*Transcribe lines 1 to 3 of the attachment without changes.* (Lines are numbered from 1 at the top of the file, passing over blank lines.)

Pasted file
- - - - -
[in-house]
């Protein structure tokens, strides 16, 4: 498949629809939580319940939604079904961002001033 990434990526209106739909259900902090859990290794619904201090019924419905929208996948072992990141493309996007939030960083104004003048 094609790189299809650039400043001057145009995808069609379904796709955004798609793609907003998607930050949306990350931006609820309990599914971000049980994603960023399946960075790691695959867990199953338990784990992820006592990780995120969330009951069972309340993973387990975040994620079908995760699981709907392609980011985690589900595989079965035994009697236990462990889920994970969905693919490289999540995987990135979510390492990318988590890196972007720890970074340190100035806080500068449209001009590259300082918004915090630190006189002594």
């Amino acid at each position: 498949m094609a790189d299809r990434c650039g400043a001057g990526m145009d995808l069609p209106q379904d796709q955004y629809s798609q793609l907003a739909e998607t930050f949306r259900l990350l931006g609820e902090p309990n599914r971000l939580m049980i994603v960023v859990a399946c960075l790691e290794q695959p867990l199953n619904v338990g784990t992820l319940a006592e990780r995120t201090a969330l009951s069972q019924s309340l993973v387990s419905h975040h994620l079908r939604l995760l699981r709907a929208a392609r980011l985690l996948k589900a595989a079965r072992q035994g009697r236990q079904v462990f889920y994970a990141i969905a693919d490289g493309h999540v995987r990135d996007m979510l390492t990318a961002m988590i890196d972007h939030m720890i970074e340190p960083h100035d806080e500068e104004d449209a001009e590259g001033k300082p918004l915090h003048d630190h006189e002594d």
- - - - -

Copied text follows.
[in-house]
């Protein structure tokens, strides 16, 4: 498949629809939580319940939604079904961002001033 990434990526209106739909259900902090859990290794619904201090019924419905929208996948072992990141493309996007939030960083104004003048 094609790189299809650039400043001057145009995808069609379904796709955004798609793609907003998607930050949306990350931006609820309990599914971000049980994603960023399946960075790691695959867990199953338990784990992820006592990780995120969330009951069972309340993973387990975040994620079908995760699981709907392609980011985690589900595989079965035994009697236990462990889920994970969905693919490289999540995987990135979510390492990318988590890196972007720890970074340190100035806080500068449209001009590259300082918004915090630190006189002594």
């Amino acid at each position: 498949m094609a790189d299809r990434c650039g400043a001057g990526m145009d995808l069609p209106q379904d796709q955004y629809s798609q793609l907003a739909e998607t930050f949306r259900l990350l931006g609820e902090p309990n599914r971000l939580m049980i994603v960023v859990a399946c960075l790691e290794q695959p867990l199953n619904v338990g784990t992820l319940a006592e990780r995120t201090a969330l009951s069972q019924s309340l993973v387990s419905h975040h994620l079908r939604l995760l699981r709907a929208a392609r980011l985690l996948k589900a595989a079965r072992q035994g009697r236990q079904v462990f889920y994970a990141i969905a693919d490289g493309h999540v995987r990135d996007m979510l390492t990318a961002m988590i890196d972007h939030m720890i970074e340190p960083h100035d806080e500068e104004d449209a001009e590259g001033k300082p918004l915090h003048d630190h006189e002594d």